If we analyze the history of puritanicalism and the etiology of the repression of natural human biological expression, you’ll find its origins aren’t at the beginning of cultural development. No, it was not until the organized establishment of patriarchal authoritarianism and the class system that puritanicalism starts to assert itself and begin to serve the interests of the ruling 1 percent in amassing material profit.

There is a logical reason for all of this when seen from the perspective of the thriving exploitation of human labor and the apparent enthusiasm of the people to accept that exploitation. You see, the ruling 1 percent very rarely need to resort to brute force to maintain control of society, as the owners of the means of production prefer to employ their ideological power over the oppressed as their primary weapon, for it is the ideology of puritanical patriarchal authoritarianism that is the mainstay of the ruling elite.

The ruling 1 percent very rarely need to resort to brute force to maintain control of society, as the owners of the means of production prefer to employ their ideological power over the oppressed as their primary weapon.


It is within the authoritarian family that the merging of the economic arrangement and the puritanical structure of society takes place; religious and other puritanical interests continue this function later. Thus, the authoritarian state has an enormous stake in the authoritarian family; it becomes the factory in which the state’s structure and ideology is molded.

Man’s authoritarian psychology is thus produced by embedding these puritanical inhibitions, guilt feelings and fear of freedom to experience natural forms of human expression. The suppression of one’s economic needs compasses a different psychological reaction than one’s natural human drives.

The suppression of one’s economic needs usually incites resistance, while the repression of natural biological needs removes those desires from the consciousness, embeds them in the subconscious and erects a “moral defense” against them, and in so doing prevents rebellion against both forms of suppression. The result is the inhibition of rebellion itself.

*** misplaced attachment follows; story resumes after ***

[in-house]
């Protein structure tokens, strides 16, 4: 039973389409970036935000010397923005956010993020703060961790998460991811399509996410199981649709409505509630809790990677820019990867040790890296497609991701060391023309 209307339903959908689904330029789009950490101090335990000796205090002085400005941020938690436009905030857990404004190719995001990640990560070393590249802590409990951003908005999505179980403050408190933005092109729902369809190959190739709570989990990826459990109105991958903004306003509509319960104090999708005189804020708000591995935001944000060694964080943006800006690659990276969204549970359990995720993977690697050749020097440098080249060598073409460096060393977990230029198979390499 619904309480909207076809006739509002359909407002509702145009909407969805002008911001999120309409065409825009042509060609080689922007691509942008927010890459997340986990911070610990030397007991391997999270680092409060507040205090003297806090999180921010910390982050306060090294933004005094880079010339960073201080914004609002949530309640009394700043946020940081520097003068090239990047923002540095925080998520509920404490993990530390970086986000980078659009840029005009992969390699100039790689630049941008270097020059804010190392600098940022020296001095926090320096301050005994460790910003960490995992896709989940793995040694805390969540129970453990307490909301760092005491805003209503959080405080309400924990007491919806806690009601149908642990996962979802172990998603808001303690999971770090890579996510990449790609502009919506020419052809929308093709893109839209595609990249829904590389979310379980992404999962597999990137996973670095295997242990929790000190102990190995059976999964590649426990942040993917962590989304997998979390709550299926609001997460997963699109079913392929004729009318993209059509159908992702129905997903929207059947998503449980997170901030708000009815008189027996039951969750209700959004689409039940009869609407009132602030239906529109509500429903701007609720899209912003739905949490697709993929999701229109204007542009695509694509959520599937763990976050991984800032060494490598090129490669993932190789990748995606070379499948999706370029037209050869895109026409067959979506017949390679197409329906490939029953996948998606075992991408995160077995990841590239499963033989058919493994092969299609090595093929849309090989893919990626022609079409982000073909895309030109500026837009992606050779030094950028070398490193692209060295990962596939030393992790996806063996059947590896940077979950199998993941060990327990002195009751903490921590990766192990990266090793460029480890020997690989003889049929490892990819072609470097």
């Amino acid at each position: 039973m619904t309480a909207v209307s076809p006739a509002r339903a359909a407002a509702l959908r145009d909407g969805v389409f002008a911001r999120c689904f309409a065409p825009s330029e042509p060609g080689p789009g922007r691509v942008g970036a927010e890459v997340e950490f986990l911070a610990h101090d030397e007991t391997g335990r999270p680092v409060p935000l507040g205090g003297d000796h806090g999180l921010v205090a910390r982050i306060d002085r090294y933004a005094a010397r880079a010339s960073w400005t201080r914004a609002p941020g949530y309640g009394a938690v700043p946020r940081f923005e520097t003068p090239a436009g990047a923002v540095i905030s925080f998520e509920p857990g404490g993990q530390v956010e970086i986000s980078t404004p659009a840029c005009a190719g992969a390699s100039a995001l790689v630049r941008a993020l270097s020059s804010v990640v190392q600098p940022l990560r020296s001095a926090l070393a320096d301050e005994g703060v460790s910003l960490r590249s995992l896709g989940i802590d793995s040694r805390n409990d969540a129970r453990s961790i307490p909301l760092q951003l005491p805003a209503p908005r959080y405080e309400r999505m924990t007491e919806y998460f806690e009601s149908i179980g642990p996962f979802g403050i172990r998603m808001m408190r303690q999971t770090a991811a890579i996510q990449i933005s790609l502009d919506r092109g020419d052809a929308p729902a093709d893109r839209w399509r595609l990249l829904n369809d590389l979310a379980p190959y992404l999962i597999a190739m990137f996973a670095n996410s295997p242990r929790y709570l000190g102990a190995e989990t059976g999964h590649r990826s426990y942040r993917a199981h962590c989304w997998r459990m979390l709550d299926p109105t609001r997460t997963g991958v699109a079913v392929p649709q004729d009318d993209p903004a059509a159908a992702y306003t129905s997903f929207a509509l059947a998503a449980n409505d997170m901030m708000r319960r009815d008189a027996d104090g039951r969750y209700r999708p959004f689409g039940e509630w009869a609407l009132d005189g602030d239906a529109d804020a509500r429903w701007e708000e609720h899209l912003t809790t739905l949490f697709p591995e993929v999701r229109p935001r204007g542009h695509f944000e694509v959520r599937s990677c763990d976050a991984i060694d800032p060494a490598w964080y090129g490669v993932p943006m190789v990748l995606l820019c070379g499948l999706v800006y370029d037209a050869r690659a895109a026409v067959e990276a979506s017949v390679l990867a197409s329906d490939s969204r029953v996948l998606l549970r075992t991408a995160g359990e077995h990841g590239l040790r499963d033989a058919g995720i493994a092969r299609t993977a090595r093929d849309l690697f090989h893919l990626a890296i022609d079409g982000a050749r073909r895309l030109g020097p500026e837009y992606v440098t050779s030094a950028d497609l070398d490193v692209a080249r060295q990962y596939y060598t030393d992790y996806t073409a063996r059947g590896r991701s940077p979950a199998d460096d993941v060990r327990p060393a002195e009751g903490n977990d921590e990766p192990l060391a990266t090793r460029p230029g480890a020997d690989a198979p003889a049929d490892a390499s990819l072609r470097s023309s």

How the 1 percent suppresses the cultural revolution

In the average Amerikan, there is no trace of revolutionary thinking. It is this process that has strengthened political reaction in the U.S. and made far too many victims of economic inequality here passive, indifferent and apolitical. It has succeeded in creating a secondary force in man’s mind, an artificial interest that supports the authoritarian order of the ruling 1 percent.

In the average Amerikan, there is no trace of revolutionary thinking.


Yes, most are truly “trapped in the matrix.” This is observable at every level of this capitalist society. It is the conservative who first suggests reactionary repressive measures or curtailing civil liberties in the face of civil disobedience or broad political dissent. The Occupy Movement continues to experience this firsthand at the hands of national police forces.
The Prisoner Hunger Strike Solidarity Coalition here in the Corcoran State Prison SHU and in Pelican Bay continues to experience waves of retaliation from state prison industrialists. This “fear of freedom” is inherent to the authoritarian character structure of conservative man.

The conflict that originally takes place between natural desires and authoritarian suppression of these desires later becomes the conflict between instinct and morality within the person. This, of course, produces a contradiction within the person. Since man is not only the object of the historical processes that created the economic and ideological influences of his social life, but also reproduces them in his activities, his thinking and acting must be just as contradictory as the society from which they arose.

The U.S., for instance, is a society founded on the premises of “equality, freedom and the unalienable rights of man,” yet its formation, history and modern structure contradict this. When we speak of the realization of U.S. “manifest destiny” or the development and maintenance of its global hegemony, we are speaking of the systematic genocide of Native Americans, the organized theft of Native land, the slavery and brutalization of Africans and New Afrikans, the maintenance of institutional racism and sexism, imperialist war mongering, state-sponsored kidnapping, torture and targeted assassinations, suppression of sexual democracy, state imposition of religious moral imperatives that deprive others of their equal rights, the naked exploitation of human labor and suppression of organized labor, and the mass incarceration of the poor and people of color – all while espousing the ideas of “opportunity, fairness and equal protection under the law.”